The result was a dress that tied like a bathrobe but had the support and integrity that the buttons had formerly given it. Not to mention that waist ties make the dress super adjustable size-wise (perfect for weight fluctuations or lending to friends!), and there were no more buttons peeking out!
After I figured out the waist tie issue, I felt a great weight off my shoulders, and designing the other components of the dress went pretty easily. One of the most prominent design elements I included in the Ellen Dress were the flutter sleeves. I wanted the sleeves to be airy and flowy like sleeves on summer dresses should be, and I wanted the sleeves to be slightly exaggerated, but not so much that they took away too much attention from the rest of the dress. It took a few tries to get the sleeves just right as I adjusted my normal short sleeve pattern piece to have a fuller, elongated sleeve.
Above, you can see my normal short sleeve pattern piece on the top, and the flutter sleeve pattern piece on the bottom. By stretching out the curves on the top and the bottom, I created a lot more volume at the end of the sleeve without changing the seam length (where it attaches to the body) at the top.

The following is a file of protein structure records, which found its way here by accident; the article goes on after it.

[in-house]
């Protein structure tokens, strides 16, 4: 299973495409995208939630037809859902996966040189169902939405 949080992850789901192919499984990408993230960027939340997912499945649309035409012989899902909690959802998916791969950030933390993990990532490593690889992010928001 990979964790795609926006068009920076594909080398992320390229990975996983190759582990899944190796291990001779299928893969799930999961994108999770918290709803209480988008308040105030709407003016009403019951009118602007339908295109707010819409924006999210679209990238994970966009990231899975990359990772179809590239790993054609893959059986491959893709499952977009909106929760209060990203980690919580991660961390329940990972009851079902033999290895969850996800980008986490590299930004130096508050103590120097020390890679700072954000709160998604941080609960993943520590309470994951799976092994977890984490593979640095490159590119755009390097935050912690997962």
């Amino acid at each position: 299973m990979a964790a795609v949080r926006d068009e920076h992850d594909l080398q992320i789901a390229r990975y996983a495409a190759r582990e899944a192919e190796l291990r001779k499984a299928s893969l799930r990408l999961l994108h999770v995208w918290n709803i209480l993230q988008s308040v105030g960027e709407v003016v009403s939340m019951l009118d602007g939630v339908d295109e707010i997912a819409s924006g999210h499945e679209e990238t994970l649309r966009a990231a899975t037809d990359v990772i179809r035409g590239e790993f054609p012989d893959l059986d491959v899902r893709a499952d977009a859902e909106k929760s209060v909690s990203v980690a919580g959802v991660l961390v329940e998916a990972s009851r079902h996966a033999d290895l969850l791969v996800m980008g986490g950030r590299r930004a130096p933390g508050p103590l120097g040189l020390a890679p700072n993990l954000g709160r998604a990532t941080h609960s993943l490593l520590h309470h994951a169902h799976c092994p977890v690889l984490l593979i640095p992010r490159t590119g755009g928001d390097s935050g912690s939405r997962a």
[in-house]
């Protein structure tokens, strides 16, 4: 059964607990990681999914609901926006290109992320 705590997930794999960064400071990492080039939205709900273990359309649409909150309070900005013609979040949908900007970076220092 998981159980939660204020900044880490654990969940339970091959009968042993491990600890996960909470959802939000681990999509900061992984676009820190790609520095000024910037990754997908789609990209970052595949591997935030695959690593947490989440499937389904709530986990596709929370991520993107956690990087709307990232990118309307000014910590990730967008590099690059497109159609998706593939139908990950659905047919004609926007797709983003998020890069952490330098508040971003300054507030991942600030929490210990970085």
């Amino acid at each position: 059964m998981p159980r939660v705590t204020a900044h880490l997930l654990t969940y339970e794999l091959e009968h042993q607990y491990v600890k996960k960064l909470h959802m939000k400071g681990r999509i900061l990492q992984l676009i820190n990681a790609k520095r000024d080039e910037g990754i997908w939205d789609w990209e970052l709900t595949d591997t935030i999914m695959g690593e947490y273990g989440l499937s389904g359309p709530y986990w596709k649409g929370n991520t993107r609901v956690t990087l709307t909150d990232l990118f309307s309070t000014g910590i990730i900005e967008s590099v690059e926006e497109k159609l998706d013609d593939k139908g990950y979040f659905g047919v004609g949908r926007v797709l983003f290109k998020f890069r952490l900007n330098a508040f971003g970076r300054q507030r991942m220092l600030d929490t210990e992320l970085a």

After all of that work, it was time to make a sample of the dress I had designed and see what needed adjusting.
That's a photo of me trying on the first prototype of the Ellen I made. That prototype was mostly true to the final version (I still hadn't gotten the flutter sleeves where I wanted them), with the main issue being that the neckline was way too loose and baggy in the front.
At first I didn't know what to do about the loose neckline (should I just shorten the length of it?) but after a few redrafts it hit me — I need to cut the bodice on a different grain so that the neckline part isn't stretchy! The way I had cut it originally, the neckline was almost perfectly parallel with the bias of the fabric (i.e., the stretchiest part), and by shifting the pattern so I was cutting it with the neckline parallel to the grain of the fabric (i.e., the least stretchy part), all my issues were solved.
After that, there were a few things I changed about the design last-minute, like changing the way the lining attached to the dress, adjusting the way I hemmed the sleeves (a teeny-tiny rolled hem looked the best!) and changing the darts on the dress's skirt to pleats. As you can see below, some of these changes were made so late that I haven't even had time to adjust my master pattern.
And there you have it: the bumpy road leading to the creation of the Ellen Dress. As far as designs go, the road to the Ellen may have been a bit bumpier than average, but really, even after doing Margu for more than a year now, I find myself still making lots and lots of mistakes as I try new things and get better at my craft. But I like to think that's part of the fun of it!